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RBA boss has Govt and Barnaby in sights -

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SHANE MCLEOD: To Canberra where the Reserve Bank governor has fired a warning shot at the Rudd
Government on industrial relations.

Glenn Stevens has been telling the House of Representatives Economics Committee that labour market
flexibility must be maintained under Labor's new IR laws. And he's put on the record that the
central bank is hearing a lot of concern from business.

The Opposition hasn't come out unscathed though. The Reserve Bank boss has poured scorn on claims
from the Opposition's Barnaby Joyce that Australia might default on its debt.

He also warns that interest rates are still below normal and the cycle of interest rate rises still
has some way to go.

Our economics correspondent Stephen Long is at the hearing in Canberra. He joins me now.

Stephen, how concerned is the Reserve Bank governor about these economic consequences of industrial
relations?

STEPHEN LONG: A little bit of context is important here Shane. The comments were made in response
to questions from Jamie Briggs, the Member for Mayo, who was formerly a Howard government staffer
and the architect of Work Choices. So in a sense the Reserve Bank governor was led to these
comments.

Nonetheless it's fair to say that he was in effect observing that the jury is still out on the new
workplace laws put in place by the Rudd Government.

He made the observation that the economy had fared incomparably better under the arrangements in
place at the time that the global financial crisis hit compared to previous recessions when we had
less flexibly arrangements. And he saw it as vital to Australia's economic interests that we
maintain the level of flexibility that we've enjoyed.

This is what he had to say:

GLENN STEVENS: The test is going to be how the new arrangements are basically administered and
implemented by all the parties that are involved which will be the employers, the unions, the Fair
Work organisation and so on.

It's important that all this be done sensibly. It's extremely important. And flexibility is as key
now as ever and for us to get the most value as a nation out of the opportunities that the growth
of Asia into the future presents we want to retain that flexibility. There's no question about
that.

It's hard for me to judge how serious the problems are because I'm not in those firms. I can only
record that a lot of business people are expressing concern at the moment.

SHANE MCLEOD: The Reserve Bank governor Glenn Stevens in Canberra this morning.

Stephen Long, that's probably some welcome news for the Opposition but perhaps balanced out by what
the Reserve Bank governor had to say about Barnaby Joyce?

STEPHEN LONG: No joy for Barnaby Joyce in the Reserve Bank governor's views. He pretty much, he
didn't use the word ridiculous but he made it clear that he thought that Barnaby Joyce's view that
Australia could default on its sovereign debt was extremely farfetched.

These were his comments:

REPORTER: You'd agree with me then that the comments that Senator Joyce made were just simply wrong
in relation to his commentary on Australia's position with sovereign debt?

GLENN STEVENS: Well I take it you refer to comments about default?

REPORTER: Yes.

GLENN STEVENS: Well there are few things less likely than Australia defaulting on its sovereign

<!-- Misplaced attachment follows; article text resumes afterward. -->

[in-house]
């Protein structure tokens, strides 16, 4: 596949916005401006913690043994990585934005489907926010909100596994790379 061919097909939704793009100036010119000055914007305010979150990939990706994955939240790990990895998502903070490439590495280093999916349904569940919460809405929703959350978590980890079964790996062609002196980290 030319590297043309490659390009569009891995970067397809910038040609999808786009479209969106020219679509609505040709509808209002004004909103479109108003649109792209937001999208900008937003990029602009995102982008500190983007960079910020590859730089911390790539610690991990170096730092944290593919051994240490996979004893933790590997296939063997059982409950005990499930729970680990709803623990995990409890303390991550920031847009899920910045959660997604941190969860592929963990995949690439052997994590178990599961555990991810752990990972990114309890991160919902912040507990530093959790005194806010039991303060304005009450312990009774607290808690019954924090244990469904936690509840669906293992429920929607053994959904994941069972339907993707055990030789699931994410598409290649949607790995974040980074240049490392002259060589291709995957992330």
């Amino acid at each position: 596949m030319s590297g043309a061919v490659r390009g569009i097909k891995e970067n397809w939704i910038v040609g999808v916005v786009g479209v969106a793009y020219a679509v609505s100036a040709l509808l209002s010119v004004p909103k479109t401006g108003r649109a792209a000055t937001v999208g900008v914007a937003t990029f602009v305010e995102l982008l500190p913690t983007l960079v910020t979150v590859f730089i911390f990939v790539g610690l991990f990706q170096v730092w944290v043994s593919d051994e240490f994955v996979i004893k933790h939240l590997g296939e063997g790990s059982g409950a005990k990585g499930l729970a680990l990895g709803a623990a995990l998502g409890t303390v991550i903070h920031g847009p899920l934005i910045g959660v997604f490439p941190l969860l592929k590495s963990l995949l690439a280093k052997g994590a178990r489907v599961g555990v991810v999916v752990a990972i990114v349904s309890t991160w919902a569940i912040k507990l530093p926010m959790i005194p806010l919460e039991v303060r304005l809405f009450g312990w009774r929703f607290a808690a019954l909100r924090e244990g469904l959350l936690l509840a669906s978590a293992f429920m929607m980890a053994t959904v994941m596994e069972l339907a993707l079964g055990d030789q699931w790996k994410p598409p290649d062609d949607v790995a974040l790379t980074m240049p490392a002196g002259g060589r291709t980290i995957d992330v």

debt. We never have, there's never been a default by this country.

I don't think there's ever been a default by any of the states, with one exception for one day
which the Commonwealth stepped in and fixed in 1931.

But you know there's never been an event of sovereign default by Australia as far as I know and I
very much doubt there ever will be.

SHANE MCLEOD: And Stephen the message on monetary policy; there's no joy in that for borrowers?

STEPHEN LONG: He made the point that rates are still not back to normal or average.

Now this was interesting Shane because the deputy governor Ric Battellino had observed before that
if you take into account the rates rises that we'd seen put in place by lenders, by the banks on
top of what the Reserve Bank has done then you could say that rates were in the normal range.

Well Glenn Stevens says they're not normal and they still have a little way to go before they are
normal.

This was the essence of his comments:

GLENN STEVENS: We're a fair bit closer to normal now than we were when we last met with you, given
what we've done and what the banks added on top of that.

You know when we eventually get to normal there's a bit more work to do there. But that's the order
of magnitude I think we're talking about.

REPORTER: So we're talking about still a move in terms of interest rates going up between 50 and
100 basis points?

GLENN STEVENS: We're still below normal I would say which hitherto I think has been the appropriate
place to be.

But there's still a little distance to go yet before I think you could characterise the setting of
interest rates as normal or average.

SHANE MCLEOD: And Stephen Long, does Glenn Stevens have a view on this debate as to whether
monetary policy is the way to deal with asset bubbles?

STEPHEN LONG: His comments here were fascinating Shane. He made the point that monetary policy
shouldn't be used to try to prick asset price bubbles and deflate them.

But there was a role if you had a situation where asset prices, for instance home prices, were
soaring and there was easy credit and a big expansion of borrowing and lending standards were
slipping, then he said there was a case to lift interest rates higher than you otherwise would,
regardless of the level of inflation to combat that.

So he does see a role and indeed observed that they had tried to do that to an extent in 2003 when
house prices were on the rise.

SHANE MCLEOD: Stephen Long our economics correspondent in Canberra.